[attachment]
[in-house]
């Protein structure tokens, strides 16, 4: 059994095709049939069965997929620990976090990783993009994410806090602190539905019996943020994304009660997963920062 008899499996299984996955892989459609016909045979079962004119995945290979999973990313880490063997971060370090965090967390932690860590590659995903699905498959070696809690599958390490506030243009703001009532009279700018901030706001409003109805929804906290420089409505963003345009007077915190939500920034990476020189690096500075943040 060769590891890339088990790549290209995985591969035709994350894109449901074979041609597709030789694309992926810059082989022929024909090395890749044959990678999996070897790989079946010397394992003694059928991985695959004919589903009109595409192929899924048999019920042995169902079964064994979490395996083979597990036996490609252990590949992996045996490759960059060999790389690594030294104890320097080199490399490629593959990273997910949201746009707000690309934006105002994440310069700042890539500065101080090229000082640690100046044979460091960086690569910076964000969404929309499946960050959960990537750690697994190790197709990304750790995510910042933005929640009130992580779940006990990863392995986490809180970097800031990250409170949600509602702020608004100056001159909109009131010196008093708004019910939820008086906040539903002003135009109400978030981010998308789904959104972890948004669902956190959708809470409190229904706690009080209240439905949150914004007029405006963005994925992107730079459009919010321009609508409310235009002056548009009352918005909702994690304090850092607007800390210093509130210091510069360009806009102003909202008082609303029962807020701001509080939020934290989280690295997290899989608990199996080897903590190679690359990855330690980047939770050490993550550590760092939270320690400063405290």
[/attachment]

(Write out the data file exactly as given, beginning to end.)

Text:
[in-house]
């Protein structure tokens, strides 16, 4: 059994095709049939069965997929620990976090990783993009994410806090602190539905019996943020994304009660997963920062 008899499996299984996955892989459609016909045979079962004119995945290979999973990313880490063997971060370090965090967390932690860590590659995903699905498959070696809690599958390490506030243009703001009532009279700018901030706001409003109805929804906290420089409505963003345009007077915190939500920034990476020189690096500075943040 060769590891890339088990790549290209995985591969035709994350894109449901074979041609597709030789694309992926810059082989022929024909090395890749044959990678999996070897790989079946010397394992003694059928991985695959004919589903009109595409192929899924048999019920042995169902079964064994979490395996083979597990036996490609252990590949992996045996490759960059060999790389690594030294104890320097080199490399490629593959990273997910949201746009707000690309934006105002994440310069700042890539500065101080090229000082640690100046044979460091960086690569910076964000969404929309499946960050959960990537750690697994190790197709990304750790995510910042933005929640009130992580779940006990990863392995986490809180970097800031990250409170949600509602702020608004100056001159909109009131010196008093708004019910939820008086906040539903002003135009109400978030981010998308789904959104972890948004669902956190959708809470409190229904706690009080209240439905949150914004007029405006963005994925992107730079459009919010321009609508409310235009002056548009009352918005909702994690304090850092607007800390210093509130210091510069360009806009102003909202008082609303029962807020701001509080939020934290989280690295997290899989608990199996080897903590190679690359990855330690980047939770050490993550550590760092939270320690400063405290």